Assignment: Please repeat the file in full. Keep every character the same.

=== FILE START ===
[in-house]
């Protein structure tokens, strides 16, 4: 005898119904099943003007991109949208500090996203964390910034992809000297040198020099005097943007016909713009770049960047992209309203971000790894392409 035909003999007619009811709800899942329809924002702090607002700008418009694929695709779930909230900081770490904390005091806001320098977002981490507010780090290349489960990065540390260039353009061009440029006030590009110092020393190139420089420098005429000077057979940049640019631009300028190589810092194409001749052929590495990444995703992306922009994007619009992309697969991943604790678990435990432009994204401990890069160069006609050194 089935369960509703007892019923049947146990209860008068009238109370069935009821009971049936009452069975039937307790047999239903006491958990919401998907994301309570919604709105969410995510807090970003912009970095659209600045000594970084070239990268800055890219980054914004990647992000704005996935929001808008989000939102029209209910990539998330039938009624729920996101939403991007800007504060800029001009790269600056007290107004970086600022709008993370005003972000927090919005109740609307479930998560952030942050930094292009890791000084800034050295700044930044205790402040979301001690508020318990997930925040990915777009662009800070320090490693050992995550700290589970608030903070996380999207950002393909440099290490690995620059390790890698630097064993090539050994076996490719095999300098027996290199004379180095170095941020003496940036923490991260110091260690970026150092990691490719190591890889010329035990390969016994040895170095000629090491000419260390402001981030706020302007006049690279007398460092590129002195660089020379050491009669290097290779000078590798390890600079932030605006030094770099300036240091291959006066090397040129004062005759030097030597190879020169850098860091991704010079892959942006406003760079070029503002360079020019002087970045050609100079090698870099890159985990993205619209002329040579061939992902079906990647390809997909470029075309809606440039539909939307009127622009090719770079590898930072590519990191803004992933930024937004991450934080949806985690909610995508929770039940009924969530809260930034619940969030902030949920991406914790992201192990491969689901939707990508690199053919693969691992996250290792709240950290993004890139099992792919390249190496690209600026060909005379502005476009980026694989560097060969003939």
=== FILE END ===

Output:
[in-house]
């Protein structure tokens, strides 16, 4: 005898119904099943003007991109949208500090996203964390910034992809000297040198020099005097943007016909713009770049960047992209309203971000790894392409 035909003999007619009811709800899942329809924002702090607002700008418009694929695709779930909230900081770490904390005091806001320098977002981490507010780090290349489960990065540390260039353009061009440029006030590009110092020393190139420089420098005429000077057979940049640019631009300028190589810092194409001749052929590495990444995703992306922009994007619009992309697969991943604790678990435990432009994204401990890069160069006609050194 089935369960509703007892019923049947146990209860008068009238109370069935009821009971049936009452069975039937307790047999239903006491958990919401998907994301309570919604709105969410995510807090970003912009970095659209600045000594970084070239990268800055890219980054914004990647992000704005996935929001808008989000939102029209209910990539998330039938009624729920996101939403991007800007504060800029001009790269600056007290107004970086600022709008993370005003972000927090919005109740609307479930998560952030942050930094292009890791000084800034050295700044930044205790402040979301001690508020318990997930925040990915777009662009800070320090490693050992995550700290589970608030903070996380999207950002393909440099290490690995620059390790890698630097064993090539050994076996490719095999300098027996290199004379180095170095941020003496940036923490991260110091260690970026150092990691490719190591890889010329035990390969016994040895170095000629090491000419260390402001981030706020302007006049690279007398460092590129002195660089020379050491009669290097290779000078590798390890600079932030605006030094770099300036240091291959006066090397040129004062005759030097030597190879020169850098860091991704010079892959942006406003760079070029503002360079020019002087970045050609100079090698870099890159985990993205619209002329040579061939992902079906990647390809997909470029075309809606440039539909939307009127622009090719770079590898930072590519990191803004992933930024937004991450934080949806985690909610995508929770039940009924969530809260930034619940969030902030949920991406914790992201192990491969689901939707990508690199053919693969691992996250290792709240950290993004890139099992792919390249190496690209600026060909005379502005476009980026694989560097060969003939």